Irish Echo Publisher Se_n Finlay defended the Echo’s coverage of the controversy surrounding Spicer, his record in Northern Ireland and with regard to the Iraq contract, which has been defended and confirmed by the U.S. Army Contracting Agency, in spite of multiple objections.
“We stand over our reporting of this story,” Finlay said.
“It is entirely legitimate that the Irish Echo questions the basis for the contract awarded Aegis, as well as Spicer’s broader military and alleged mercenary record,” Finlay said.
The basis for the Pat Finucane Center’s objection to the Iraq contract is rooted solely in the death of Peter McBride.
Spicer was not present at the scene of the shooting which took place September 4, 1992 in Belfast’s Upper Meadow Street.
McBride was shot in the back moments after being searched by a sergeant attached to the same patrol as the soldiers who fired their weapons.
Despite his absence from the scene, Spicer’s role as commander of the regiment was to draw him to the center of the furious controversy that followed the death of the teenager, a controversy that continues to this day.
In its stated objection to the Iraq contract, first relayed to the Pentagon last December, the PFC stated that the “allegation” against Spicer was not that he advocated for the release of the two soldiers from prison after the shooting of McBride.
“The issue is that he opposed their arrest and opposed their being charged with any offense whatsoever. In a sworn affidavit, and again in his autobiography, Spicer has sought to portray an entirely fictitious and untruthful version of the events preceding, during and following the actual murder,” the center stated.
Spicer defended the actions of the two soldiers in a letter to the Times of London on the grounds that both believed they were involved in a terrorist incident and had accordingly acted in good faith, in accordance with the law, the rules of engagement, and their military training.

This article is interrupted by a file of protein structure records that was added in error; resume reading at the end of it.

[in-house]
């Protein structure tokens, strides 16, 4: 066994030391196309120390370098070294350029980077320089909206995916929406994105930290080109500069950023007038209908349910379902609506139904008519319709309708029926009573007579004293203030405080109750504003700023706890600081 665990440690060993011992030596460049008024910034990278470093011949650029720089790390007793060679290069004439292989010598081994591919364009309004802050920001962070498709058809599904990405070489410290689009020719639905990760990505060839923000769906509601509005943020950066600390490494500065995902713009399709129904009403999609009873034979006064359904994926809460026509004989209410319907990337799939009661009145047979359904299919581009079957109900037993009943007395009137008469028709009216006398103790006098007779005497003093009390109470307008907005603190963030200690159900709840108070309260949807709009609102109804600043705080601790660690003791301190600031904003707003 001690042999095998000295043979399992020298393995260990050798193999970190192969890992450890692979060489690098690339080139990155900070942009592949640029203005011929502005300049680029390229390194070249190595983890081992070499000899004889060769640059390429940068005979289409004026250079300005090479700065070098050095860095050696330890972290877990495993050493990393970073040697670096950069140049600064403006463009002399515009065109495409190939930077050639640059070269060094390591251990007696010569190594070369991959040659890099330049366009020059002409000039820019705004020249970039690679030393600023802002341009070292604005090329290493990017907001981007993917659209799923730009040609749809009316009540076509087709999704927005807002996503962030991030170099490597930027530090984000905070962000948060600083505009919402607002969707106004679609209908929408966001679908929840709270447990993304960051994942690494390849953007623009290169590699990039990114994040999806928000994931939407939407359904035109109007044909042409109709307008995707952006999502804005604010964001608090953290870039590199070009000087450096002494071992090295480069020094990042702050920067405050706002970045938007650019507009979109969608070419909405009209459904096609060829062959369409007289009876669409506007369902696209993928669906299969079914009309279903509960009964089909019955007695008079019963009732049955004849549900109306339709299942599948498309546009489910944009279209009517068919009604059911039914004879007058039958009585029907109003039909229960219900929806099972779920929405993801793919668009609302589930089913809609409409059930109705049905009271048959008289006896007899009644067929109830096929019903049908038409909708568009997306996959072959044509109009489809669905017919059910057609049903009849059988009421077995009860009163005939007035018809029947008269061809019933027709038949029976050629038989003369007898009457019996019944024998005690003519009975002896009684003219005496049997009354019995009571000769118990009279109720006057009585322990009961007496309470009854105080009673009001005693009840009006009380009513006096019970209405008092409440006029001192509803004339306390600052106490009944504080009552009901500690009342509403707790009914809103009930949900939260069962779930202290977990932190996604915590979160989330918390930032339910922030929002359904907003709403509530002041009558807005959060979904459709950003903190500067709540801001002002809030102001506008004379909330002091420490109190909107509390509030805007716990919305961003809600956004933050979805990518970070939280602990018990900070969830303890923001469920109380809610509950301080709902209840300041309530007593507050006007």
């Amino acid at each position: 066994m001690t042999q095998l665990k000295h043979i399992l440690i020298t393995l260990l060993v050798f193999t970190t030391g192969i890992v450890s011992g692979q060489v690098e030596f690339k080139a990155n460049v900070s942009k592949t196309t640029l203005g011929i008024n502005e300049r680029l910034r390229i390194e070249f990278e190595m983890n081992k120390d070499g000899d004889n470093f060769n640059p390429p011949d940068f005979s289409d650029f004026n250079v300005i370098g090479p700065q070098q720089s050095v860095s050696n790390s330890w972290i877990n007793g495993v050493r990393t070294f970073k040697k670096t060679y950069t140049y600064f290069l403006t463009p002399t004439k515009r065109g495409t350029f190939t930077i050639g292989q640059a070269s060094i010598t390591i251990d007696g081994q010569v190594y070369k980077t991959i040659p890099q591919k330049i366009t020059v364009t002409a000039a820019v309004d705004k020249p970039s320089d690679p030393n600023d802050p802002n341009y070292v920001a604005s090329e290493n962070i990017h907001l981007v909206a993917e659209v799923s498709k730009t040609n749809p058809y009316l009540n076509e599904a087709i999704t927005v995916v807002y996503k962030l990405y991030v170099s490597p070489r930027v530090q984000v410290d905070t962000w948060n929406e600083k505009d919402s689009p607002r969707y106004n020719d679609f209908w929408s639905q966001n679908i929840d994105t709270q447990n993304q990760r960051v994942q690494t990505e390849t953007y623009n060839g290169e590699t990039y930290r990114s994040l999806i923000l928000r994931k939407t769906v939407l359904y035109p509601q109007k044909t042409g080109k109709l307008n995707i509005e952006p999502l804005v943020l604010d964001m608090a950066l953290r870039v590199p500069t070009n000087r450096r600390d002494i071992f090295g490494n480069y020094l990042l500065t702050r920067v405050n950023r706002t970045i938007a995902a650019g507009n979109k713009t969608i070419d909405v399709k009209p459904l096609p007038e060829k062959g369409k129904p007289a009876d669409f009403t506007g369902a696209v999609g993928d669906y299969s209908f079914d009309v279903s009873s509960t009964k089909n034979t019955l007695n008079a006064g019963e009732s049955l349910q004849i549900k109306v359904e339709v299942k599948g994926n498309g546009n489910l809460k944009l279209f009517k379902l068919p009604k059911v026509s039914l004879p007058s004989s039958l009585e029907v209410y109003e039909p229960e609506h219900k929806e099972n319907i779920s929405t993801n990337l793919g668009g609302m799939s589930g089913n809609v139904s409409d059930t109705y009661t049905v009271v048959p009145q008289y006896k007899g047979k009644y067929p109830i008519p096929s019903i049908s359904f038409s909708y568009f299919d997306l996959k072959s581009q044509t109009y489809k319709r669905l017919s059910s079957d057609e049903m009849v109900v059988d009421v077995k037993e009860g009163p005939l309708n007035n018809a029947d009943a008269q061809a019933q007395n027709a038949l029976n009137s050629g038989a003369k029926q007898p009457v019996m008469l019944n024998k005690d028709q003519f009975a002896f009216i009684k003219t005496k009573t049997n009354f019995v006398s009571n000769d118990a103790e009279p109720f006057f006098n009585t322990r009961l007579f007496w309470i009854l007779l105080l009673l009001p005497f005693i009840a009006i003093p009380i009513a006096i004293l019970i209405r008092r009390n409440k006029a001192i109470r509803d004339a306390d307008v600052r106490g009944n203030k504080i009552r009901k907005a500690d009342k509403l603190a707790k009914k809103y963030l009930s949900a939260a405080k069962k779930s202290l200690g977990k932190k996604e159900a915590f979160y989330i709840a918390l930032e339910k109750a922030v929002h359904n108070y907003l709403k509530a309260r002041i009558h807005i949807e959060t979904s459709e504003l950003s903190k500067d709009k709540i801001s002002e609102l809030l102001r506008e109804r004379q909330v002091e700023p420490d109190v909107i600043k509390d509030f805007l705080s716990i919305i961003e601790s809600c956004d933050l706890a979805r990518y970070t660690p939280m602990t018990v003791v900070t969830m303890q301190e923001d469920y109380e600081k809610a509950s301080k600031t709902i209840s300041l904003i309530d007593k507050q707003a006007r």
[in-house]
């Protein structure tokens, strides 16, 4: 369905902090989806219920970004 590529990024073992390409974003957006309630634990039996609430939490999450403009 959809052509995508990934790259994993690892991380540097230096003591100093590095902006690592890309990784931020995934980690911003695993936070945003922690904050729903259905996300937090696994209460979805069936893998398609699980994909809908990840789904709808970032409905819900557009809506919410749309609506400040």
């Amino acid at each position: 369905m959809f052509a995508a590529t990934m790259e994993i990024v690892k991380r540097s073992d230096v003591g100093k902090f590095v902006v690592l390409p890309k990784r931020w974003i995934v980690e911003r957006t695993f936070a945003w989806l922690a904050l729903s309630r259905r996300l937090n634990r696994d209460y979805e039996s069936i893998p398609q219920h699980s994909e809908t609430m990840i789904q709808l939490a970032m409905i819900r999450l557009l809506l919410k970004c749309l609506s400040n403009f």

Separately, in his autobiography, which was extracted in the London Daily Mail, Spicer threw additional light on why he had so vigorously defended the actions of his men.
His view, he stated, was in accordance with the British army’s “yellow card,” a document that outlined the army’s rules of engagement in Northern Ireland.
“My view,” Spicer wrote, “is that if the soldier genuinely believes his life, or the lives of his comrades, are under threat from something such as a Mark XV, then even if it was not immediately obvious that one was being thrown, he could open fire.”
“Mark XV” refers to a “coffee jar” bomb frequently used by the IRA during the time covered by Spicer’s tour of duty in Northern Ireland.
No such weapon, or any weapon, was found on Peter McBride, either during the army search, or after he was shot.
Meanwhile, the criticism directed at Aegis by the Special Inspector General for Iraq Reconstruction cites rests in part on rules concerning guns and their use.
The report stated that Aegis had been unable to provide correct documents to verify that its employees were qualified to use weapons.
And it warned that many Iraqi employees were not properly vetted by Aegis to ensure they were not a security threat.
“As a result there is no assurance that Aegis is providing the best possible safety and security for government and reconstruction contractor personnel and facilities,” the report stated.